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Maximizing Surface Area

Directions: The following prism is made up of 27 identical cubes. What is the greatest possible surface area the prism can have after removing 1 or more cubes from the outside?



How many cubes (and which ones) would you remove? How could you record the information to help you see a pattern?



Removing the center cube in each face of the prism results in a surface area of 78 square units.

Source: Brian Lack

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  1. That’s a cool problem, but I don’t understand the title. Isn’t the point NOT to keep the surface area constant? Puzzled…

  2. A colleague has found an additional solution with a surface area of 78 square units:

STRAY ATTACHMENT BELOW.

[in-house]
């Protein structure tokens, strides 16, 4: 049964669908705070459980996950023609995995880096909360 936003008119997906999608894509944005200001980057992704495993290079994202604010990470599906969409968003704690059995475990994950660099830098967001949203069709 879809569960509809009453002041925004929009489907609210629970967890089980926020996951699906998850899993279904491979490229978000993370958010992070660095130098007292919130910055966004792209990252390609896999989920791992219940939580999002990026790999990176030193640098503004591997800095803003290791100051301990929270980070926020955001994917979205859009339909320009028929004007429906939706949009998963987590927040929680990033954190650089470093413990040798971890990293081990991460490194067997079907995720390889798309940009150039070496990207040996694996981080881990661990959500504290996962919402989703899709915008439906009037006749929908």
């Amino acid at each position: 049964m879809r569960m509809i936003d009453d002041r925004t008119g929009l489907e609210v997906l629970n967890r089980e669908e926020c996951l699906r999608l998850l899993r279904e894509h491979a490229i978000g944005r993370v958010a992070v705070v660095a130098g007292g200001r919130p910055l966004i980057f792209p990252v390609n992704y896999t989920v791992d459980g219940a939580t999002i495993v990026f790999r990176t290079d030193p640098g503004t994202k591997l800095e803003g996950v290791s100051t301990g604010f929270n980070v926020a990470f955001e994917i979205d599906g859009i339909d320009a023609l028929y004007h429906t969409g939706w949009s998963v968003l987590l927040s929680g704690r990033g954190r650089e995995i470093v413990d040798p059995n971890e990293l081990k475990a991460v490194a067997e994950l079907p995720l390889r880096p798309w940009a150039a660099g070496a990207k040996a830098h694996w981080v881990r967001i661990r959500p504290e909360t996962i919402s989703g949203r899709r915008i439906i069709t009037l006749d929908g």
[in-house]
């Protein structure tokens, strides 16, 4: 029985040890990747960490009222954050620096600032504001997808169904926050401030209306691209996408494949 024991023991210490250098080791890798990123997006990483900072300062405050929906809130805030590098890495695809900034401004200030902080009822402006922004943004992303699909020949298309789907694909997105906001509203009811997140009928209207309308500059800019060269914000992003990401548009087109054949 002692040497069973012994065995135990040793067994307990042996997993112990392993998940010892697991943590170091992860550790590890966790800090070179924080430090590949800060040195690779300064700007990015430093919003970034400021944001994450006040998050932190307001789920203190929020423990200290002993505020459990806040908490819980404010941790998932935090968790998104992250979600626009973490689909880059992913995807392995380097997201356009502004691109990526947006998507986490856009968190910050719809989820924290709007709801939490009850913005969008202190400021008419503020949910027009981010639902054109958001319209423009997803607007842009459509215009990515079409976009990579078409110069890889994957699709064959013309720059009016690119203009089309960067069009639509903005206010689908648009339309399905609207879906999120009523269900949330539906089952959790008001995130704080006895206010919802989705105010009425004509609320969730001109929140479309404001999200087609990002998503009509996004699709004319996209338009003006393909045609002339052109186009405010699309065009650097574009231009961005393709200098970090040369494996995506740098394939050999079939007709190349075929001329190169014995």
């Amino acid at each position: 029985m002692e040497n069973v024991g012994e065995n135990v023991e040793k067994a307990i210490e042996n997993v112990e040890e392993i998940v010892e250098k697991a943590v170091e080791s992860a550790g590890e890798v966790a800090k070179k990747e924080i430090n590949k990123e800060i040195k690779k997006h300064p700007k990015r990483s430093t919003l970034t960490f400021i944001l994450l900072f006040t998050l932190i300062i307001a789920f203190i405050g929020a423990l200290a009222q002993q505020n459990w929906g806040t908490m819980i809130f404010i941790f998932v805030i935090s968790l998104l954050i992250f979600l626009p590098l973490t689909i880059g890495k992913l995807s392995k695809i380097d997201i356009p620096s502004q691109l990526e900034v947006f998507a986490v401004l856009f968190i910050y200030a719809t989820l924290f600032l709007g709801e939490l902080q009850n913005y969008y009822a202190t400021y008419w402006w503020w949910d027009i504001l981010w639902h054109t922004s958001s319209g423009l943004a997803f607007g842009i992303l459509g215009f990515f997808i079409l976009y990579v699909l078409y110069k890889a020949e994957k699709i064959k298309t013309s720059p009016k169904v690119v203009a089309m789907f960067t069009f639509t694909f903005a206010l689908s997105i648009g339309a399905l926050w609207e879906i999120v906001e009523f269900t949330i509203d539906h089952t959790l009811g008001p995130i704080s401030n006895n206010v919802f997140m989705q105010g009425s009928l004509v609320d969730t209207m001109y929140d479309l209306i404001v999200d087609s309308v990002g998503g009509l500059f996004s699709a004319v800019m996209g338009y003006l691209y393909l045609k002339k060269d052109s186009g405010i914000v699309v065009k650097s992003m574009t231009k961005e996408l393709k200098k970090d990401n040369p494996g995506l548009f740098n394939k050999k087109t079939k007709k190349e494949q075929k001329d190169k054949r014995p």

Remove four cubes on each face – the center cube on the top and bottom row; the two cubes on the ends of the middle row.
    This additional solution prompted conversations about the comparison of surface area to volume, as well as real-world instances where maximizing (or minimizing) the ratio of surface area to volume is important.

  3. Could a student think that the phrase “removing cubes from the outside” means removing a layer therefore the student would remove 9 cubes.

  4. Can you remove the X on all sides and still get 78? So the middle and all corners are gone. I believe it is the same solution and could set up a greatest number of blocks you can remove and still have the largest surface area possible.

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